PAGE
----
#TwitterAllowsYouTo. discuss.

“All media work us over completely. They are so pervasive in their personal, political, economic, aesthetic, psychological, moral, ethical, and social consequences that they leave no part of us untouched, unaffected, unaltered. ” — Marshall McLuhan

“#TwitterMakesYouStupid. discuss” — Bill Keller

For someone so disdainful of the Internet, New York Times Executive Editor Bill Keller sure fits the textbook definition of a troll. His anti-aggregation screed “All the Aggregation That’s Fit to Aggregate” and today’s Twitter-bait “The Twitter Trap” have taken up a good chunk of my New York Times paywall quota. If that was his objective, then well done Bill Keller.

The part of me that wants people to be more clever than they actually are hopes Keller’s “First” column is an attempt to stir the blog fight waters. After all, attacking the entire Internet is definitely punching up. But sadly, instinct (and the fact that his reference to Twitter users as Twits is supposed to be funny but isn’t) tells me that this is not the case.

Says Keller:

“We are outsourcing our brains to the cloud. The upside is that this frees a lot of gray matter for important pursuits like FarmVille and “Real Housewives.”

But my inner worrywart wonders whether the new technologies overtaking us may be eroding characteristics that are essentially human: our ability to reflect, our pursuit of meaning, genuine empathy, a sense of community connected by something deeper than snark or political affinity.”

“The Internet Is Making Us Dumb” is the song that never ends, and was sung more beautifully than Keller by Nicholas Carr (Caveat: I’ve only read excerpts from Carr’s book, because yes I’m too busy tweeting and also because it is wrong). Essentially Keller is arguing that technologies like Twitter and Facebook make us less human, but seems to have conflated “human” with “old” “familiar to me.”

But I’ll go deeper than default snark for the moment.

Twitter is a tool. Like any tool you use it as you see fit, within constraints. Apologies to Marshall McLuhan, but arguing that a tool or a medium makes you a certain way (in this case less human) is a bit like arguing that the existence of supermarkets make people fat or that haikus make people brief. Yes, the supermarket makes it easier to buy the food that makes you fat, but how much of it you eat it is ultimately your choice.

Mediagazer Editor and media critic Megan McCarthy explains the conundrum thus, “Keller is being a bit hypocritical in complaining about how Twitter, and other technology, make us less able to connect because he keeps himself at arms length from it due to his own preconceived notions.”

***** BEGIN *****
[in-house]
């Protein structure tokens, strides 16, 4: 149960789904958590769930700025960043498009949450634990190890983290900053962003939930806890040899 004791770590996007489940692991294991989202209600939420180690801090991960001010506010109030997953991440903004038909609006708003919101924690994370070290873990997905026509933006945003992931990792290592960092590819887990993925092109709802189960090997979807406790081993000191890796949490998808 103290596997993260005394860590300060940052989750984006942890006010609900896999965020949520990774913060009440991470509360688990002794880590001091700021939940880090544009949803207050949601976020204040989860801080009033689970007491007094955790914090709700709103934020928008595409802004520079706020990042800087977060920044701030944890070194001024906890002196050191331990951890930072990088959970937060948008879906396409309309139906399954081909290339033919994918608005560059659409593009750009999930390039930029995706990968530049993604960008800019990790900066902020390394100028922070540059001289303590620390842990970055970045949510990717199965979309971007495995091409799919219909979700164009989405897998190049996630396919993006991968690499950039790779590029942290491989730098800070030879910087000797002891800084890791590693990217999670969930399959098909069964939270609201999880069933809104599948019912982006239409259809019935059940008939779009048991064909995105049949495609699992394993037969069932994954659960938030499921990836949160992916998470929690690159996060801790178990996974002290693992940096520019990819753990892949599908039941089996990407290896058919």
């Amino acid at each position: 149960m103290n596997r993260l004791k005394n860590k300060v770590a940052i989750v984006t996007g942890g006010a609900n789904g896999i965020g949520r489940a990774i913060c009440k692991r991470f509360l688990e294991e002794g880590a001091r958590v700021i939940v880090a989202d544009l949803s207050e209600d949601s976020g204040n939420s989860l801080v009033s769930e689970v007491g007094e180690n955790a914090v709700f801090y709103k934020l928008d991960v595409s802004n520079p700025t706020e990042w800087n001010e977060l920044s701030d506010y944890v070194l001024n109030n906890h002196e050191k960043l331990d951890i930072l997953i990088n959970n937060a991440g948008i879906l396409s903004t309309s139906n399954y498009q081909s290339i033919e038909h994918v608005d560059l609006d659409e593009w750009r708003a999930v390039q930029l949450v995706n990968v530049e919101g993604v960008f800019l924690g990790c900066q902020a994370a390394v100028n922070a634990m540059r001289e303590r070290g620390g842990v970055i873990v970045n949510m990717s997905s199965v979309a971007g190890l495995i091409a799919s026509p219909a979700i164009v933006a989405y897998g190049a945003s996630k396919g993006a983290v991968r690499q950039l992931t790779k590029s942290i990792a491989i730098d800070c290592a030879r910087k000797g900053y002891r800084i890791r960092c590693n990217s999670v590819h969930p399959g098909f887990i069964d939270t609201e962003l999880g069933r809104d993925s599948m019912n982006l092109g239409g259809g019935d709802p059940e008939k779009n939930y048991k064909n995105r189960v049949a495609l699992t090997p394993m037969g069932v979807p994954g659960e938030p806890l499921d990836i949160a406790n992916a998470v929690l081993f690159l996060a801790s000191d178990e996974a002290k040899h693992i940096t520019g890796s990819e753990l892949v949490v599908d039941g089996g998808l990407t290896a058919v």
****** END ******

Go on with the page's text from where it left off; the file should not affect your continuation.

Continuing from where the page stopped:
Keller has decided to abstain from going to the supermarket, and is proclaiming thinness as a result.

Because of its opt-in follow system, Twitter allows us to make choices as to what information we consume, how we consume it and how we respond to it, within constraints. There are a plethora of anecdotes to support how Twitter and Facebook foster a greater sense of community and discussion, but let’s take today as an example: Because of Twitter I have read not just Keller’s piece, but read four incredibly insightful meta-media counterpoints to his argument.

Perhaps out of secondhand embarrassment, even Keller’s own employee Nick Bilton responded to his boss’ “#TwitterMakesUsStupid. discuss” tweet and subsequent treatise with an entire post arguing essentially that “stupid is as stupid does.”

“Could Twitter make me stupid? Absolutely. If I only followed funny cats that speak with poor grammar, I’d be on my way to a vapid state of mind in no time. But I don’t. I follow dozens of news outlets and writers; I follow chefs, neuroscientists and the president of the United States; and of course, I follow Mr. Keller.”

To his credit Mr.Keller replied, in the comments section, that his actual argument was not that Twitter makes you stupid, but that Twitter is “ill suited to real discussion.” I don’t think anyone would hold up this stream of tweets as a proud example of an enlightening colloquy,” Keller said, referring to the reaction to his post.

If Keller spent more time on social media, he’d understand that when it comes to the colloquy sparked by the Internet, what you see publicly posted on Twitter and Facebook is just the tip of the conversation iceburg.  Thanks to Twitter and Facebook, I’ve now discussed The Twitter Trap privately (through DM) and publicly with multiple friends, colleagues and industry leaders whom I’ve both met and have yet to meet in person. And his experiment has certainly provided many bloggers with an easy opportunity to prove how well they write. ;)

In addition to all of the Keller analysis I’ve consumed and discussed, I’ve read Sheryl Sandberg’s epic Barnard commencement speech, found material for a news post (about Twitter) and planned a real life meeting with a startup founder (who I met on Twitter). I’ve faced a torrent of human connection and knowledge and I’m still in my pajamas.

Keller seems to forget that there are links at the end of some tweets, and those links lead to blog posts and newspaper articles and in the comments sections of those blog posts and newspaper articles you can find yes, real discussion. And definitely a lot more REAL DISCUSSION than in the comments section of Keller’s original post, which is currently closed.

Image: Bill Keller Meme Generator